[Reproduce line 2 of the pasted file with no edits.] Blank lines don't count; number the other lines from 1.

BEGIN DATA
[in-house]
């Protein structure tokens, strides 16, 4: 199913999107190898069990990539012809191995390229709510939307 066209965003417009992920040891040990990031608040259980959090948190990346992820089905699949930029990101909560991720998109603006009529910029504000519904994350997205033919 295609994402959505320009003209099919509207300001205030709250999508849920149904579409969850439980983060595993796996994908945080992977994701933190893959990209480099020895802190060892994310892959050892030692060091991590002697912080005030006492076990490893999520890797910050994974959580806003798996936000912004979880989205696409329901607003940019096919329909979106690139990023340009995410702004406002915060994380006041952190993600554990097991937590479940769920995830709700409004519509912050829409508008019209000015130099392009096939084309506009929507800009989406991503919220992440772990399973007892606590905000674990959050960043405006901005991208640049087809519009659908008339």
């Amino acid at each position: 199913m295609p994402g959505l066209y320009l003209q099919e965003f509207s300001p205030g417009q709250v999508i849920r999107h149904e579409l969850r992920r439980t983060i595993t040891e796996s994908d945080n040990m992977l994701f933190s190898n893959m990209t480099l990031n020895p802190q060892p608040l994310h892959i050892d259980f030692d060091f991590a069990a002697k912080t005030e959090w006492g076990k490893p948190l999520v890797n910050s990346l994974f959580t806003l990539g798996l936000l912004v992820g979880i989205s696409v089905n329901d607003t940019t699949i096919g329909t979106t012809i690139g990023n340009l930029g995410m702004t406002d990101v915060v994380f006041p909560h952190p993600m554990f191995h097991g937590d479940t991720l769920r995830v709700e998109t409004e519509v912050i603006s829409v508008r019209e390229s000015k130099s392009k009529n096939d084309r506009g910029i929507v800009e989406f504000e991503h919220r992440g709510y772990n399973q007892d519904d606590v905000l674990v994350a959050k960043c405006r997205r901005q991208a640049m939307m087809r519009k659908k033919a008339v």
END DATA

């Protein structure tokens, strides 16, 4: 199913999107190898069990990539012809191995390229709510939307 066209965003417009992920040891040990990031608040259980959090948190990346992820089905699949930029990101909560991720998109603006009529910029504000519904994350997205033919 295609994402959505320009003209099919509207300001205030709250999508849920149904579409969850439980983060595993796996994908945080992977994701933190893959990209480099020895802190060892994310892959050892030692060091991590002697912080005030006492076990490893999520890797910050994974959580806003798996936000912004979880989205696409329901607003940019096919329909979106690139990023340009995410702004406002915060994380006041952190993600554990097991937590479940769920995830709700409004519509912050829409508008019209000015130099392009096939084309506009929507800009989406991503919220992440772990399973007892606590905000674990959050960043405006901005991208640049087809519009659908008339």